Esther 6 Thursday, March 18, 2010
You’ve probably seen the popular poster that reads: “Today is the first day of the rest of your life.”
If anybody had said that to Haman as he left home early in the morning and hurried to the palace, they would have been wrong. They should have said, “Haman, today is the last day of your life!”
11 Say unto them, As I live, saith the Lord GOD, I have no pleasure in the death of the wicked; but that the wicked turn from his way and live: turn ye, turn ye from your evil ways; for why will ye die, O house of Israel?
6:1-3. During the night before Esther’s second banquet, Xerxes was unable to sleep (cf. Dan. 6:18). Because of the king’s sleeplessness he asked for some of the chronicles (court annals; cf. 2:23) to be read to him. Sometimes, as is known by many people with insomnia, reading can help put a person to sleep! Through Xerxes’ insomnia God caused him to learn about Mordecai’s deed. Of all the texts that could have been selected by the librarian (from the records of Xerxes’ 12 years of rule up to that time), the one that contained the account of Mordecai’s uncovering the assassination plot (2:21-23) was read to the king.
When Xerxes asked what honor Mordecai had been given for saving the king’s life (about five years before; cf. Es. 2:16 with 3:7), the king found that he had not been rewarded. Undoubtedly a bureaucratic oversight had occurred. However, if Mordecai had been immediately rewarded for his saving the king there would have been no need for the elaborate plan which would soon be carried out by the king through the mouth of Haman (6:6-10). Once again unusual circumstances worked to preserve God’s people. God wanted the king to stay awake because He had something to tell him.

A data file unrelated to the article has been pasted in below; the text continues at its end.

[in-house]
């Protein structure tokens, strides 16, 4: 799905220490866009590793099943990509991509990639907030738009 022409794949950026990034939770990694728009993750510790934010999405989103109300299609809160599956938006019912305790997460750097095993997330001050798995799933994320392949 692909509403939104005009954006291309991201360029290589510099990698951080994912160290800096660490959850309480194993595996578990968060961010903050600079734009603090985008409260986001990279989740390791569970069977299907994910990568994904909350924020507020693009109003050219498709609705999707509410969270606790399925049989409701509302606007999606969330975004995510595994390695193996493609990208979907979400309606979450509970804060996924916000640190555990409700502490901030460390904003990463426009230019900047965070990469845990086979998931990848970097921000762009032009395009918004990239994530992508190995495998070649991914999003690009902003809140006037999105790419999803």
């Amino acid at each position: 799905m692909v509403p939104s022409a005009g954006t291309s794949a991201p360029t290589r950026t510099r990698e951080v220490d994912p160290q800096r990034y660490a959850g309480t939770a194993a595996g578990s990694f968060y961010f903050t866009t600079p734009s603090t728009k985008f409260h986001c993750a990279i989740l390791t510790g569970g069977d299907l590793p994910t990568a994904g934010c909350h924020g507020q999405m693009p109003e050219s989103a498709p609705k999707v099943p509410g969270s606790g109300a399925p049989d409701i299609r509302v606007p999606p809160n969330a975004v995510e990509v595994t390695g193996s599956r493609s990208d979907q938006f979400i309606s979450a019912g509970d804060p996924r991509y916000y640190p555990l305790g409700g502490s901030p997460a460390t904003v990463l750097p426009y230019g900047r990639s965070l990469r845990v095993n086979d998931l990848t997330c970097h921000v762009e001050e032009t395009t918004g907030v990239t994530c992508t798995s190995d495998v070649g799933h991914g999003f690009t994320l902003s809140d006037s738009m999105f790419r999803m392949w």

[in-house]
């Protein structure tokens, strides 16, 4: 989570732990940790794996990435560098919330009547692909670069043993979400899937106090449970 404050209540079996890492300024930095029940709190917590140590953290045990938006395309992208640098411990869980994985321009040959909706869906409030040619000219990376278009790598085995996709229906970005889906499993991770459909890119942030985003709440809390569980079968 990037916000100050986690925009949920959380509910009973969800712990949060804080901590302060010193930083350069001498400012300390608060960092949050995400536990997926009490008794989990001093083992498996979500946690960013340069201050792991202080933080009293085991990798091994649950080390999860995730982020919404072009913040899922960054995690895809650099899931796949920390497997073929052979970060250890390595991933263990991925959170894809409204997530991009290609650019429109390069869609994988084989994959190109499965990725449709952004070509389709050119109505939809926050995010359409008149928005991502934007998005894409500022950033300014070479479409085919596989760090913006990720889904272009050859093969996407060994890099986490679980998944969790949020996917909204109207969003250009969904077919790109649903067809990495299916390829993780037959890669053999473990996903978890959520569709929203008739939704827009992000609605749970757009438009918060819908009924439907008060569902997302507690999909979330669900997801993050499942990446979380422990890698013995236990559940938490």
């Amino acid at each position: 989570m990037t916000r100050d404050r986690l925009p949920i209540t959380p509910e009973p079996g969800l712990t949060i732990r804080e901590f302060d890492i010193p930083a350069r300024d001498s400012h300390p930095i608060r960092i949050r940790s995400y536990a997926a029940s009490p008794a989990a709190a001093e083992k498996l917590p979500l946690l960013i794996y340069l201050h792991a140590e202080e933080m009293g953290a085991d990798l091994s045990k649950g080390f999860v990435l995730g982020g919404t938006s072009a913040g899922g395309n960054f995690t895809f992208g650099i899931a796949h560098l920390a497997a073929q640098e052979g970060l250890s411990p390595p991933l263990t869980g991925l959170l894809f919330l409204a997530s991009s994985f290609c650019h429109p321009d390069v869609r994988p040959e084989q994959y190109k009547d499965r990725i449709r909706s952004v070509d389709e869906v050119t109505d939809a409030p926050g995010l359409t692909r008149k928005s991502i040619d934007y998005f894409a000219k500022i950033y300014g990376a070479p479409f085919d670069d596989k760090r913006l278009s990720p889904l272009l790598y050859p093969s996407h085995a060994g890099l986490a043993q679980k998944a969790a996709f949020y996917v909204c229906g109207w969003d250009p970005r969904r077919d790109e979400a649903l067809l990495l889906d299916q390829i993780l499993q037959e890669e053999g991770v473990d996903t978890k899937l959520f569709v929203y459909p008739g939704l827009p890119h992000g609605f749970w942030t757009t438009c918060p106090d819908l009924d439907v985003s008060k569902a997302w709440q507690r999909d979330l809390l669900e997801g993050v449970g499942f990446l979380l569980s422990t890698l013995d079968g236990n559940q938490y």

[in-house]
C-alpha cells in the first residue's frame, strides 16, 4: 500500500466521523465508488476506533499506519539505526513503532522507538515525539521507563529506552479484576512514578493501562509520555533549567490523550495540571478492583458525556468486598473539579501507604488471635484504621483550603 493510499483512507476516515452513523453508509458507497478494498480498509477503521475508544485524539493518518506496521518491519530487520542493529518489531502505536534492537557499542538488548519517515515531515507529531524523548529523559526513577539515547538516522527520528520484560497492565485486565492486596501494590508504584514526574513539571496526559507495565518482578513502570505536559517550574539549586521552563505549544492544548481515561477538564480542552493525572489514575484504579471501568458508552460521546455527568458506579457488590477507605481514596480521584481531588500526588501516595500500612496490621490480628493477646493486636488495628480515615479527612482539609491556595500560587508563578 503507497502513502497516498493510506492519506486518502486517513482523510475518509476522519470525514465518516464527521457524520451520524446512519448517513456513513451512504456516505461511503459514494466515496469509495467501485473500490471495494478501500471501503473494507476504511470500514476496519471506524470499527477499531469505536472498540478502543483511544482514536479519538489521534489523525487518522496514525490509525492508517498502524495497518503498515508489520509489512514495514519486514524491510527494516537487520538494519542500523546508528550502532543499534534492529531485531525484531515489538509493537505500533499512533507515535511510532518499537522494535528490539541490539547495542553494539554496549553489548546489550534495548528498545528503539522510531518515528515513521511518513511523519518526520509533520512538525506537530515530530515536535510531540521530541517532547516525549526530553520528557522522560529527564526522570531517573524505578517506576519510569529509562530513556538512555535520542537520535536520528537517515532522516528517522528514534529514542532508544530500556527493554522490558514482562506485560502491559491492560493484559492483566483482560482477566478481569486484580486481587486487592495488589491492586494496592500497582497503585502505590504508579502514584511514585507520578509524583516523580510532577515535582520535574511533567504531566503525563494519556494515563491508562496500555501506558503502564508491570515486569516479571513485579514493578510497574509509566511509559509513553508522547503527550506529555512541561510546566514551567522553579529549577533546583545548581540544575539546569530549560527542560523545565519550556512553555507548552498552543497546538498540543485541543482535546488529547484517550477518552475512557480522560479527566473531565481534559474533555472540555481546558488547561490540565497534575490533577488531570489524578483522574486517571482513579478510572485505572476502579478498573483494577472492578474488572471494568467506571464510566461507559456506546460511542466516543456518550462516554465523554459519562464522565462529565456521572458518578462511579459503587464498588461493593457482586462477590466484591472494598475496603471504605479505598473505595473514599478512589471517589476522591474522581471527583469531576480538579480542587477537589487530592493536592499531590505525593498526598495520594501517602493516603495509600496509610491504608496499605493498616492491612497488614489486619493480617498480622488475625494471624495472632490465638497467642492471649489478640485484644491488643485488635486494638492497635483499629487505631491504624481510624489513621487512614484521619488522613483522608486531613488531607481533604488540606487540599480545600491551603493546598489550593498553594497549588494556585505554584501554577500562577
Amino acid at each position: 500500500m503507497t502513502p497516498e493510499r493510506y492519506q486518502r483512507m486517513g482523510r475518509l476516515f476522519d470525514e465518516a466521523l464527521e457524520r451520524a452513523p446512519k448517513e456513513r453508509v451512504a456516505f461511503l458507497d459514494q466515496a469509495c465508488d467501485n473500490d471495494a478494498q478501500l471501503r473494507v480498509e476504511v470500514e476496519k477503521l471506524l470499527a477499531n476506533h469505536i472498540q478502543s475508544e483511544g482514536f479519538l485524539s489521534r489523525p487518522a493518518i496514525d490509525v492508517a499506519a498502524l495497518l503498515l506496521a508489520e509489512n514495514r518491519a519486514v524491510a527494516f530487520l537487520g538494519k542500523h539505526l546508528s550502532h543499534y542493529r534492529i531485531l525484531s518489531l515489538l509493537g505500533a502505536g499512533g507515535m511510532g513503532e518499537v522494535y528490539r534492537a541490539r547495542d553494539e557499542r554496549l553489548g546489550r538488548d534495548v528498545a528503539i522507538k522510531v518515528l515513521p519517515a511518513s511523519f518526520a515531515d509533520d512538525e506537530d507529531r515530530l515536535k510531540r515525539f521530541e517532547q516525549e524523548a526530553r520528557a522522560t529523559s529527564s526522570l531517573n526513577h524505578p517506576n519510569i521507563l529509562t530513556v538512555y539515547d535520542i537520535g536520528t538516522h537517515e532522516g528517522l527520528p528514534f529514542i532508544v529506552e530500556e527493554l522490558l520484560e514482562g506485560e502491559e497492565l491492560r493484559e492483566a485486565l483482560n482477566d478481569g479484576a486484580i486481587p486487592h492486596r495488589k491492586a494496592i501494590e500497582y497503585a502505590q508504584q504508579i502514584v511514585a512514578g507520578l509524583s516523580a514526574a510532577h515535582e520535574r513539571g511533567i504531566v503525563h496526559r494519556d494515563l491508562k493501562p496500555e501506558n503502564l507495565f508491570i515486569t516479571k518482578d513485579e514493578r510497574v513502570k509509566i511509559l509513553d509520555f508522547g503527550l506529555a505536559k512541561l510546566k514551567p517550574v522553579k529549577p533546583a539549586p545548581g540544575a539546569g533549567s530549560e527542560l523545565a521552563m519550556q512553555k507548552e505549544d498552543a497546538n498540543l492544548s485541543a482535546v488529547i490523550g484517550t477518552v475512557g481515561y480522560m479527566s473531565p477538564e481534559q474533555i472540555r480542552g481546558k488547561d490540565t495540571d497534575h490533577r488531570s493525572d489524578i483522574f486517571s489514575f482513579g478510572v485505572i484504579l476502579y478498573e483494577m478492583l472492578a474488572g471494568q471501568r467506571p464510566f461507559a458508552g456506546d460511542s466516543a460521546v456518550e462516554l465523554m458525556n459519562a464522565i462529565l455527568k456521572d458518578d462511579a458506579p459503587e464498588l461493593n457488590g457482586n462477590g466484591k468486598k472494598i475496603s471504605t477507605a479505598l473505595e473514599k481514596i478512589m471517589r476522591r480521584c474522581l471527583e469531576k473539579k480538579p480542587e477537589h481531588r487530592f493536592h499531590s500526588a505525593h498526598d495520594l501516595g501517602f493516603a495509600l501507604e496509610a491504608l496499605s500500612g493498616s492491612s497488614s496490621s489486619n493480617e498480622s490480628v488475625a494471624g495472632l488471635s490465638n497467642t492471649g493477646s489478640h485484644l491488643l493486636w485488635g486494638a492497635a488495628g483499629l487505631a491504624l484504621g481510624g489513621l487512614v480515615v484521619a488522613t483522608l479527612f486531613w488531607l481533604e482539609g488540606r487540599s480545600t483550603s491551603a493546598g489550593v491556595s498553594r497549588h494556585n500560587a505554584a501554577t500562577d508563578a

When Haman was ushered into the king’s presence, he must have felt honored. And when the king asked . . . What should be done for the man the king delights to honor? the egotistical Haman was beside himself with joy and enthusiasm. He thought that the king was speaking about him.
8 Let the royal apparel be brought which the king useth to wear, and the horse that the king rideth upon, and the crown royal which is set upon his head:
Persians were a people who believed strongly in signs and meanings i.e. when men of Athens Greece came to ask help against the Spartans the Persian leader “Darius” asked them to bring him dirt and water from Athens they did not knowing that stood for the Persians were claiming the country of Greece as now being part of the Persian government!
This sign sitting on the kings’ horse and wearing his robe showed importance and that he would have a part in the Kingdom “perhaps claim to the throne someday!”
The Persians were a very superstitious people, and the advisers saw in the events of the day a “bad omen” for Haman’s future. Perhaps they were also familiar with God’s covenant with Abraham (Gen. 12:1–3), or maybe they just knew Jewish history. At any rate, they saw Haman falling from his place of prominence; and this dire prediction should have brought him to the place of humility and repentance.
While Haman was discussing his misfortunes with his wife and advisers, the king’s eunuchs arrived at the door to escort Haman to the queen’s banquet. He had planned to go “merrily” to the feast, with Mordecai safely out of the way (5:14); but now everything had changed.
What would happen next? And what was the mysterious petition that Queen Esther would reveal at the banquet?